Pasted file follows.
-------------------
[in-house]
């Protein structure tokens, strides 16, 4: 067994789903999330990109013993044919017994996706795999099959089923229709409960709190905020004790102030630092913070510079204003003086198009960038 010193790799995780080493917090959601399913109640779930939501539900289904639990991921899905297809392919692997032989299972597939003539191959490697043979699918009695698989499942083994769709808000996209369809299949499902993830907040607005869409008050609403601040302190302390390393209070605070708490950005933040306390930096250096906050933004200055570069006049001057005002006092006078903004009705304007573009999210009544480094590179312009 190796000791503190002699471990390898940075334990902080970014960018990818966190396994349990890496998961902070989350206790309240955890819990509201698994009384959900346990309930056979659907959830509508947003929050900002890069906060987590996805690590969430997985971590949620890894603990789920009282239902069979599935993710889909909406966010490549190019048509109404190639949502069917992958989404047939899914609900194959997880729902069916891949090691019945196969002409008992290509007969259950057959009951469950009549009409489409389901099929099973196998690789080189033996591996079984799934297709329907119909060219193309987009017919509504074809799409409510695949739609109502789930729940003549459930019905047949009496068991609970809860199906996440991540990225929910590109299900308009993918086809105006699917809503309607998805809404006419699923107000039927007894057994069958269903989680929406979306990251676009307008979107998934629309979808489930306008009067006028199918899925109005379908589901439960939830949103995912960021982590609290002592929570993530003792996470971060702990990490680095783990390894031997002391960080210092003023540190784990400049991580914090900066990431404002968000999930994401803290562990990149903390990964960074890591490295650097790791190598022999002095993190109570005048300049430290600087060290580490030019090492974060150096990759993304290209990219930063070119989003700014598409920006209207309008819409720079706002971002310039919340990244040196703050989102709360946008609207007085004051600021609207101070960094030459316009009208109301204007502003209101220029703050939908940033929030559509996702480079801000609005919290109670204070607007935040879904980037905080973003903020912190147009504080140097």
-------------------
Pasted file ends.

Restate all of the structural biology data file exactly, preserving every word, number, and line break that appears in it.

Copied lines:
[in-house]
């Protein structure tokens, strides 16, 4: 067994789903999330990109013993044919017994996706795999099959089923229709409960709190905020004790102030630092913070510079204003003086198009960038 010193790799995780080493917090959601399913109640779930939501539900289904639990991921899905297809392919692997032989299972597939003539191959490697043979699918009695698989499942083994769709808000996209369809299949499902993830907040607005869409008050609403601040302190302390390393209070605070708490950005933040306390930096250096906050933004200055570069006049001057005002006092006078903004009705304007573009999210009544480094590179312009 190796000791503190002699471990390898940075334990902080970014960018990818966190396994349990890496998961902070989350206790309240955890819990509201698994009384959900346990309930056979659907959830509508947003929050900002890069906060987590996805690590969430997985971590949620890894603990789920009282239902069979599935993710889909909406966010490549190019048509109404190639949502069917992958989404047939899914609900194959997880729902069916891949090691019945196969002409008992290509007969259950057959009951469950009549009409489409389901099929099973196998690789080189033996591996079984799934297709329907119909060219193309987009017919509504074809799409409510695949739609109502789930729940003549459930019905047949009496068991609970809860199906996440991540990225929910590109299900308009993918086809105006699917809503309607998805809404006419699923107000039927007894057994069958269903989680929406979306990251676009307008979107998934629309979808489930306008009067006028199918899925109005379908589901439960939830949103995912960021982590609290002592929570993530003792996470971060702990990490680095783990390894031997002391960080210092003023540190784990400049991580914090900066990431404002968000999930994401803290562990990149903390990964960074890591490295650097790791190598022999002095993190109570005048300049430290600087060290580490030019090492974060150096990759993304290209990219930063070119989003700014598409920006209207309008819409720079706002971002310039919340990244040196703050989102709360946008609207007085004051600021609207101070960094030459316009009208109301204007502003209101220029703050939908940033929030559509996702480079801000609005919290109670204070607007935040879904980037905080973003903020912190147009504080140097």